Regarding attitude of the HCPs, the majority of them (103 (77.4%)) agree that ADR reporting is essential and out of 103 HCPs 58 (43.6%) suggested that ADR reporting is encouraged when reaction is serious. Of the respondents 63 (47.5%) responded that premarket drug evaluation is not enough for detecting ADR. Most of the HCPs (77 (57.9%)) said that ADR reporting must be compulsory (Table 3).
Regarding practice of HCPs, only 36 (27%) HCPs had faced patients with ADR. From those 36 HCPs who have noticed ADRs from their clients, 14 (38.8%) have reported ADR; 11 (78.5%) had reported 1 to 3 times; and 3 (21.4%) did more than 3 times. On the reasons why HCPs did not report ADRs (i.e., from those 22), 10 (45.5%) were not aware whether to report them, 9 (40.9%) because there was no report available at the work places, and 2 (9%) do not know the system responsible for receiving their reports. Types of ADRs which were reported by 14 respondents are unexpected (5, 35.7%), serious (6, 42.8%), reactions to recently marketed (within five years) pharmaceuticals (2, 14.4%), and all of the three types (1, 7.1%). ADRs were reported mainly to the responsible bodies in the respective health center/hospital 7 (50.0%), to DTC 5 (35.7%), and FMHACA 2 (14.3%) (Table 4).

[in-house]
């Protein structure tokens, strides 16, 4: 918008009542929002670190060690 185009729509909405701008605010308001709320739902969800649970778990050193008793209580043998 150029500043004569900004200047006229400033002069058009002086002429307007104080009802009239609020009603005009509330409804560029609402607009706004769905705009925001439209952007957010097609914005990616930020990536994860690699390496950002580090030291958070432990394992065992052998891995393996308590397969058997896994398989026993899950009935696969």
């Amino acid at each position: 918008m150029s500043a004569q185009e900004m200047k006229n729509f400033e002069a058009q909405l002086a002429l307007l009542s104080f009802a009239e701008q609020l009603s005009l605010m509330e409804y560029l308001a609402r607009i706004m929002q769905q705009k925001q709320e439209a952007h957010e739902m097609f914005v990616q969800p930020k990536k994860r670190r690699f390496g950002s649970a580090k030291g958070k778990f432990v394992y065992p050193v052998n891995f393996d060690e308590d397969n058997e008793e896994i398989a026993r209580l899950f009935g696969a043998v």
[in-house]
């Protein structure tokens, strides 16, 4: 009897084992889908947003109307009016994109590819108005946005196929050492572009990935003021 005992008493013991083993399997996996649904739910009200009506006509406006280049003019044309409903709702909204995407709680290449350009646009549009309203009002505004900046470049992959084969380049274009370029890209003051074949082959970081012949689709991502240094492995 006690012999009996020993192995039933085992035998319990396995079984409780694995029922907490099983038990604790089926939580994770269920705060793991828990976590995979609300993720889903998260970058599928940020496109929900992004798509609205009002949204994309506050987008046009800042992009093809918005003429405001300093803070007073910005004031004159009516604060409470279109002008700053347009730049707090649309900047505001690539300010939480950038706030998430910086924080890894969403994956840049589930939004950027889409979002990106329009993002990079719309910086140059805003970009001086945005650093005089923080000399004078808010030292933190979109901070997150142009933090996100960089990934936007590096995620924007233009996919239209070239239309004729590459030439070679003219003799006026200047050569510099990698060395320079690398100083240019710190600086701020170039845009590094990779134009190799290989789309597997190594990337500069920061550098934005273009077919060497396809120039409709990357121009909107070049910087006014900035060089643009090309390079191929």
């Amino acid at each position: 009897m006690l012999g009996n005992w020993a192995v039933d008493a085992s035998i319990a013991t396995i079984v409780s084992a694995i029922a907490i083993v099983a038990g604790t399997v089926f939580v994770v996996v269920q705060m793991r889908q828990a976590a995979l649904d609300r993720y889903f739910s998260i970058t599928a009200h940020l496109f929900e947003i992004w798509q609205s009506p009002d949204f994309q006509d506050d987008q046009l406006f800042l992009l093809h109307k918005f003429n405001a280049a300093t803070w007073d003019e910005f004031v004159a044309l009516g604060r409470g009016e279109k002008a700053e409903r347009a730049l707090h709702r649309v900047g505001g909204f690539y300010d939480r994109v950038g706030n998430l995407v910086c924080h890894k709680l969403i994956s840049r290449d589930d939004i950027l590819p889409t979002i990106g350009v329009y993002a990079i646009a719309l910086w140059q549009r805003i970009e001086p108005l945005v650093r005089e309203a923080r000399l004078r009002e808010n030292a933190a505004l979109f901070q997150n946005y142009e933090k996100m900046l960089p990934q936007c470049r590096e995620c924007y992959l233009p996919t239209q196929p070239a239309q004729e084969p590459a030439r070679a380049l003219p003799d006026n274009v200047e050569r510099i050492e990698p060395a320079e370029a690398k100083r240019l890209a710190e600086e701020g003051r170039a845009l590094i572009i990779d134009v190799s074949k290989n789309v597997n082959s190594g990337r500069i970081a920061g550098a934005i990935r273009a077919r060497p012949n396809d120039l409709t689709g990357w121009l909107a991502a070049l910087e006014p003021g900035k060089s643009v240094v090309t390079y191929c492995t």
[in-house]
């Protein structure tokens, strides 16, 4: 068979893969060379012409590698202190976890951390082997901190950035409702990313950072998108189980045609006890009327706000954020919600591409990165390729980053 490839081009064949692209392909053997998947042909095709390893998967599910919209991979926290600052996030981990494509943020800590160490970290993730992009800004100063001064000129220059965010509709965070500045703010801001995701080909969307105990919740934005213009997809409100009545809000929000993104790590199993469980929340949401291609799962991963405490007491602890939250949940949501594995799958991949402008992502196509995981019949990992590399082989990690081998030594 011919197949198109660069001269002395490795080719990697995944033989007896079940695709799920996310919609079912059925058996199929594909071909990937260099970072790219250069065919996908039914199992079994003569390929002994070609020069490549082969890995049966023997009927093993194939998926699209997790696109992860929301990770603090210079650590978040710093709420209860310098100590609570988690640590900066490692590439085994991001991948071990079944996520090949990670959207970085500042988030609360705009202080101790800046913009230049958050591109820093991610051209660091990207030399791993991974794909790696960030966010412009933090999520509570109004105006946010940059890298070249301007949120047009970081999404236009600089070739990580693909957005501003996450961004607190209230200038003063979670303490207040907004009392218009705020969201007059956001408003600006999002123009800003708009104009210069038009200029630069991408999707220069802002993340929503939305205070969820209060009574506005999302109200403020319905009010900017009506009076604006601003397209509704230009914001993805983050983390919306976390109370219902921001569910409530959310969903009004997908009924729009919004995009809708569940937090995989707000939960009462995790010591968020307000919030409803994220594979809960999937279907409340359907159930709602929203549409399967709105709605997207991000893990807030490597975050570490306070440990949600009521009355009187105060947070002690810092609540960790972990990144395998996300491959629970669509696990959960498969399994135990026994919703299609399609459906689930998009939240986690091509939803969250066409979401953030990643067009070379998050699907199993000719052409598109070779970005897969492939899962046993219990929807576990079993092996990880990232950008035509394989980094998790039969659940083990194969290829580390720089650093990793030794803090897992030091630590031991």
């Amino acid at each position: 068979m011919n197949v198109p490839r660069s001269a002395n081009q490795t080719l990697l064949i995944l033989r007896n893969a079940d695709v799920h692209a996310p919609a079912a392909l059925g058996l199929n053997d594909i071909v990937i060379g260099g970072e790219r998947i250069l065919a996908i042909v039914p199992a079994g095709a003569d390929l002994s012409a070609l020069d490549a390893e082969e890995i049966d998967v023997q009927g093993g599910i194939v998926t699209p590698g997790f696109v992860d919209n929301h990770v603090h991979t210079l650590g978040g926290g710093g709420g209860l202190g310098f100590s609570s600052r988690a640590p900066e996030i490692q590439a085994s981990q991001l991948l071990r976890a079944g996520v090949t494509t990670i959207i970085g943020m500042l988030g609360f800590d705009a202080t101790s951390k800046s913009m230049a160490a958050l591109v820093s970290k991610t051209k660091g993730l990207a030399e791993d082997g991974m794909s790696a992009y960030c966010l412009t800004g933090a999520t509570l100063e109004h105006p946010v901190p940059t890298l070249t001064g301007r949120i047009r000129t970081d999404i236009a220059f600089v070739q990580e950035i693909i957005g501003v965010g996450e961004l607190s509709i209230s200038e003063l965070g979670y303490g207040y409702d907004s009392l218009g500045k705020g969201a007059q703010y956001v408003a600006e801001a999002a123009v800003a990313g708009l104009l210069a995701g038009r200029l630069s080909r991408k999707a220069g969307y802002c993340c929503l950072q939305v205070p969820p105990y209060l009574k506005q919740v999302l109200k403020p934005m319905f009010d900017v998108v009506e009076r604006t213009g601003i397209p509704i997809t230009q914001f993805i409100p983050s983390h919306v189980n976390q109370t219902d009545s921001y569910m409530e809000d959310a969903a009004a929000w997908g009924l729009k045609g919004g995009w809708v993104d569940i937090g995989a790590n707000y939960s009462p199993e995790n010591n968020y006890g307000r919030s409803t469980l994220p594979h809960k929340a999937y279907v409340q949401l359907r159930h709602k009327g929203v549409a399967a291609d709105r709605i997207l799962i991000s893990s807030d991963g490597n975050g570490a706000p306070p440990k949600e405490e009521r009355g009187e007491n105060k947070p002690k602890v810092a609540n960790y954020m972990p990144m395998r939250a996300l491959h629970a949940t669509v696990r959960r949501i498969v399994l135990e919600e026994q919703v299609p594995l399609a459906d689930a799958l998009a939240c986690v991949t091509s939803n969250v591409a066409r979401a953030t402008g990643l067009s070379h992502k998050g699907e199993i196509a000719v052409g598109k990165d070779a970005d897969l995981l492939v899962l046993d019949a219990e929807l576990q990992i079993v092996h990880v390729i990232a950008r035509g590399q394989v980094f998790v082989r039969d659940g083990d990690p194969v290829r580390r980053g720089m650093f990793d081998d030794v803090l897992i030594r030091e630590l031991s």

When we see the comparison of the KAP status of HCPs in the four professions, from the total of 20 KAP based questions interviewed, 9 (45%) were knowledge based, 5 (25%) attitudinal, and the remaining 6 (30%) practice oriented. Of the total respondents, only 64 (48.2%), 56 (42.1%), and 13 (9.8%) health care professionals have correctly answered the knowledge, attitude, and practice assessment questions, respectively (Table 5).